But that's all too easy. Where's the corporate image in that? Better get the client's logo in and knock up some email "stationery" to drive the message home that the hacks are not dealing with amateurs. It is the kind of thinking that leads you to this gobsmackingly daft example of the art. I don't know what Elements PR has done here to turn the logo into wallpaper when displayed in Entourage. And I really don't want to know. Just understand that not everybody uses Outlook to receive email - and being clever with release layouts will make you look really stupid to people who receive an email looking like this.

Oh, and by the way, I had to fish it out of the Junk mail folder.

Some people really can see into the future, it seems. I kicked off yesterday with an interview in town. I had just written down the names of the people there and put in the date when one of the people I was about to interview piped up: "I've never met anyone who could do shorthand before."

I looked at my notebook. All the writing there so far was in glorious untidy longhand: it's how I record names as shorthand is not a good way of recording accurate spelling. And then I looked back up at him, replying: "Er, I haven't started yet."

Of course, it could just have been down to the "briefing notes" on me prepared by the PR company ahead of the interview.

Comment snafu

13 March 2007

Apologies to anyone who tried to post a comment here over the last few days and got nothing but a 403-Forbidden error for their pains. The gremlins crept into the system and decided it would be fun to alter the permissions on one of the blog software's folders. Normal service has been resumed.

Compare these two statements and you will quickly see why Ryan Jordan's 'apology', which was only an apology to Wikipedians I might add is just digging the fake professor into a deeper and deeper hole. Further, Wikipedia chief and Jordan's employer Jimbo Wales appears to have no problem in this guy spinning a yarn to cover his back.

First the bit of the apology where he lays the blame on Stacey Schiff, who wrote the piece in the New Yorker in July last year:

"I spoke with Stacy Shiff [sic] for over eight hours; in that time, she asked me about a variety of subjects related to Wikipedia and I have her much to write on. (Those who know me will know I am rarely ever brief in my comments.) That she chose to focus on two rather trivial reverts to Justin Timberlake and what my userpage said came as a complete surprise to me; it was, quite honestly, my impression that it was well known that I was not who I claimed to be, and that in the absence of any confirmation, no respectible publication would print it."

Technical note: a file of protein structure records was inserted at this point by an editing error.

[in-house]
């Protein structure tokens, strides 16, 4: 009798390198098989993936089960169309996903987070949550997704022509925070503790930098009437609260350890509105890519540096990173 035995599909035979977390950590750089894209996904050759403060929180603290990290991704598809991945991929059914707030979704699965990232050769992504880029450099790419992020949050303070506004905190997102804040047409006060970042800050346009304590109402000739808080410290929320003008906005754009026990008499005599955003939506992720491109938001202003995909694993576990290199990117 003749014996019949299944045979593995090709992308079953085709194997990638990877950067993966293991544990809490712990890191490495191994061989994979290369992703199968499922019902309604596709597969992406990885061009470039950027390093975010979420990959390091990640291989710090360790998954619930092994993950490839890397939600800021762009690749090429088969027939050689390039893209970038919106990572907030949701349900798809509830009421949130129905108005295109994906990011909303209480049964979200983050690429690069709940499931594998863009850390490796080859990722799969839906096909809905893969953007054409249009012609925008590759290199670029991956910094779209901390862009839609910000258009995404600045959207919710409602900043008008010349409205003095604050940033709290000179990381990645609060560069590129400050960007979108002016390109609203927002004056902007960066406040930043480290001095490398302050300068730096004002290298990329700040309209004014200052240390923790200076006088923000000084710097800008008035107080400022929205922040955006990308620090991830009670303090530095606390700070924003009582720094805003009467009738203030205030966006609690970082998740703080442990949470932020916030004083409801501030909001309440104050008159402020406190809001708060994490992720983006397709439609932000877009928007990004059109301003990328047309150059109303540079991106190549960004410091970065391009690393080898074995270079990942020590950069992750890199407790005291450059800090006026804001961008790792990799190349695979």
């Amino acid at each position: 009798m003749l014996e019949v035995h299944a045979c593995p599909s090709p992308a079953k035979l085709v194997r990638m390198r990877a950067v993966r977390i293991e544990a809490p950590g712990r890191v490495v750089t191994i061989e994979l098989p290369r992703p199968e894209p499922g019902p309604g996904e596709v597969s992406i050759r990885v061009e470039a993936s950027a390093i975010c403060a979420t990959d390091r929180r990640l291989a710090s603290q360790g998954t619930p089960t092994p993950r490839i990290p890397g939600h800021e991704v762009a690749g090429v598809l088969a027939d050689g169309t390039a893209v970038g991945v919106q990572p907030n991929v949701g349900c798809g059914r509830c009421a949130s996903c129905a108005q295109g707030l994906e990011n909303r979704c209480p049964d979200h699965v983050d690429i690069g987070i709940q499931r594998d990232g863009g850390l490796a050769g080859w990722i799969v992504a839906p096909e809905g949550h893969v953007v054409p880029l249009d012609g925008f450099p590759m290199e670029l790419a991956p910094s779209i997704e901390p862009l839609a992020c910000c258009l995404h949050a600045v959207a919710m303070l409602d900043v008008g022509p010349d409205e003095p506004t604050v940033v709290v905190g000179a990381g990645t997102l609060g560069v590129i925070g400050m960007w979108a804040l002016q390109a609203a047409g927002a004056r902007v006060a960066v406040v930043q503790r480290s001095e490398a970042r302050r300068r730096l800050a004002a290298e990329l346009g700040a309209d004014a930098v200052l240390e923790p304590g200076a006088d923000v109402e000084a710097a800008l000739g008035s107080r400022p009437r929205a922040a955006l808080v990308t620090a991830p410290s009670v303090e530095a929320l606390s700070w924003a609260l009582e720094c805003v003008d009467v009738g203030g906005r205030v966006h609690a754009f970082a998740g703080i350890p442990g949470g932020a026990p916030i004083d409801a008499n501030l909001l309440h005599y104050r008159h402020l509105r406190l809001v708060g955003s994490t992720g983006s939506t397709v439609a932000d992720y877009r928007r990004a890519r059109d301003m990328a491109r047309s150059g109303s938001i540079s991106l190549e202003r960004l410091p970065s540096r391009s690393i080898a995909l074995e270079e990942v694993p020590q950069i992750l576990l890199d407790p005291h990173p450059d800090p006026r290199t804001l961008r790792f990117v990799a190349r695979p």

Notice the part about not quoting the right bits: not an uncommon complaint among interviewees. But the sting is in the tail, where he seems to be under the impression that Schiff was aware that his identity was false. Yet, only a few weeks ago, in reply to a question of how the New Yorker was taken in, he bragged of how convincing his private university cover story was, in his six hours with Schiff and two hours with a fact checker (note the eight hours total):

"My question is how the New Yorker hasn't gotten its butt kicked for publishing it as fact without the slightest fact-checking. Night Gyr, 03:45, 6 February 2007 (UTC)

"Actually, I did six hours of interviews with the reporter, and two with a fact checker, but I was really surprised that they were willing to do an interview with someone who they couldn't confirm; I can only assume that it is proof I was doing a good job playing the part. Essjay 05:25, 6 February 2007 (UTC)"

Both of these statements cannot be true. Either he played the part all the way through the interview or he made it known that he was not who he claimed to be. Also bear in mind that the reason why Schiff went to Essjay/Jordan for an interview was because other senior Wikipedians recommended it. However, that's according to Essjay, so take it with a pinch of salt.

The user KillerChihuahua replied, "you were set up by your fellow editors! Seriously, they chose well when they chose to interview you. We could not ask for a better representative".

With hindsight, 'better' is not the right word. Perhaps 'more appropriate' would fit now given the support he is receiving from Wales and other editors.

Deceit is everywhere this week. Not least on Wikipedia where would-be "tenured theology professor" Essjay turned out to be nothing of the sort. Unlike the PR industry, much of Wikipedia's upper echelon seem unperturbed by representatives misrepresenting themselves.

One of the excuses that has been trotted out over the past couple of days since the New Yorker published its correction of Essjay's position is that the fake identity was created to stymie persistent Wikipedia critic Daniel Brandt. The self-styled wikihunter has been publishing the identities of a number of Wikipedia admins since SlimVirgin, a Wikipedia admin, started an entry on him in the online encyclopedia at the end of September 2005.

It seems that Essjay was not just miraculously blessed in the academic department, he had the gift of foresight. Because three months earlier he was proudly telling correspondents of his position as an academic. In response to someone asking whether he is a Jesuit, Essjay replied on the 26th June 2005: "No, I'm not a priest or a Jesuit; I'm a professor at a private university in the US, and the Catholic Church is one of my areas of expertise."